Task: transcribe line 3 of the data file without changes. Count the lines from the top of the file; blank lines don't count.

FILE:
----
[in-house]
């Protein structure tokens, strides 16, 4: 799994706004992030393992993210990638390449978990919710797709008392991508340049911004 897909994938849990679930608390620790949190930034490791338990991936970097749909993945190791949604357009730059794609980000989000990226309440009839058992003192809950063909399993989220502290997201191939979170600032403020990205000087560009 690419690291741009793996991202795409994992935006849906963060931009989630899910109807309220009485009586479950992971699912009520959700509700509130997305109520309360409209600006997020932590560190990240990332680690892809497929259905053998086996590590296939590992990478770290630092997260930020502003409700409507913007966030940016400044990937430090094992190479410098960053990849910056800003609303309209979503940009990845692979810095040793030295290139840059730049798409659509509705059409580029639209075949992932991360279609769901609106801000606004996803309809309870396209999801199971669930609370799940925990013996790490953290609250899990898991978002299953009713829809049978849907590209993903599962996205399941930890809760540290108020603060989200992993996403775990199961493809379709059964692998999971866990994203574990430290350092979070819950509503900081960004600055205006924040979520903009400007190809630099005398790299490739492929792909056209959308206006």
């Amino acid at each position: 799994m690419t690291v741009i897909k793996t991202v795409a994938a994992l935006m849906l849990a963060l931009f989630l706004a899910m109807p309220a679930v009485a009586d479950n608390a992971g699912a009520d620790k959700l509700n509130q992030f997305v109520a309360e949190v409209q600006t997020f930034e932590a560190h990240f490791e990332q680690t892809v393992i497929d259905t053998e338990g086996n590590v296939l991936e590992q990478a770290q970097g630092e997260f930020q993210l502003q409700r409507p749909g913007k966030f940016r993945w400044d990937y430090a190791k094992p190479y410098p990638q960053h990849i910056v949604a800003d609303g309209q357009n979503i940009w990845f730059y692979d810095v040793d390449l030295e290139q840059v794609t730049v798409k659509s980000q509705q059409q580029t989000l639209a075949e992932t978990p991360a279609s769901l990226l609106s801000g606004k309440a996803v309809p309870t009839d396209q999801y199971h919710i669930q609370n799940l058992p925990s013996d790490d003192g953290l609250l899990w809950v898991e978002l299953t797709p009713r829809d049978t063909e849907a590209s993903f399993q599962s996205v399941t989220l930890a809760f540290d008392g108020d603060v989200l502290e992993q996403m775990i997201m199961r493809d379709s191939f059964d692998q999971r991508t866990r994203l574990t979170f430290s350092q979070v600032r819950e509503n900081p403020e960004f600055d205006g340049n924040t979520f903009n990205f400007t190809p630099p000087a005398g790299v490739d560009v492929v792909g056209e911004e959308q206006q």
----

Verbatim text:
């Amino acid at each position: 799994m690419t690291v741009i897909k793996t991202v795409a994938a994992l935006m849906l849990a963060l931009f989630l706004a899910m109807p309220a679930v009485a009586d479950n608390a992971g699912a009520d620790k959700l509700n509130q992030f997305v109520a309360e949190v409209q600006t997020f930034e932590a560190h990240f490791e990332q680690t892809v393992i497929d259905t053998e338990g086996n590590v296939l991936e590992q990478a770290q970097g630092e997260f930020q993210l502003q409700r409507p749909g913007k966030f940016r993945w400044d990937y430090a190791k094992p190479y410098p990638q960053h990849i910056v949604a800003d609303g309209q357009n979503i940009w990845f730059y692979d810095v040793d390449l030295e290139q840059v794609t730049v798409k659509s980000q509705q059409q580029t989000l639209a075949e992932t978990p991360a279609s769901l990226l609106s801000g606004k309440a996803v309809p309870t009839d396209q999801y199971h919710i669930q609370n799940l058992p925990s013996d790490d003192g953290l609250l899990w809950v898991e978002l299953t797709p009713r829809d049978t063909e849907a590209s993903f399993q599962s996205v399941t989220l930890a809760f540290d008392g108020d603060v989200l502290e992993q996403m775990i997201m199961r493809d379709s191939f059964d692998q999971r991508t866990r994203l574990t979170f430290s350092q979070v600032r819950e509503n900081p403020e960004f600055d205006g340049n924040t979520f903009n990205f400007t190809p630099p000087a005398g790299v490739d560009v492929v792909g056209e911004e959308q206006q």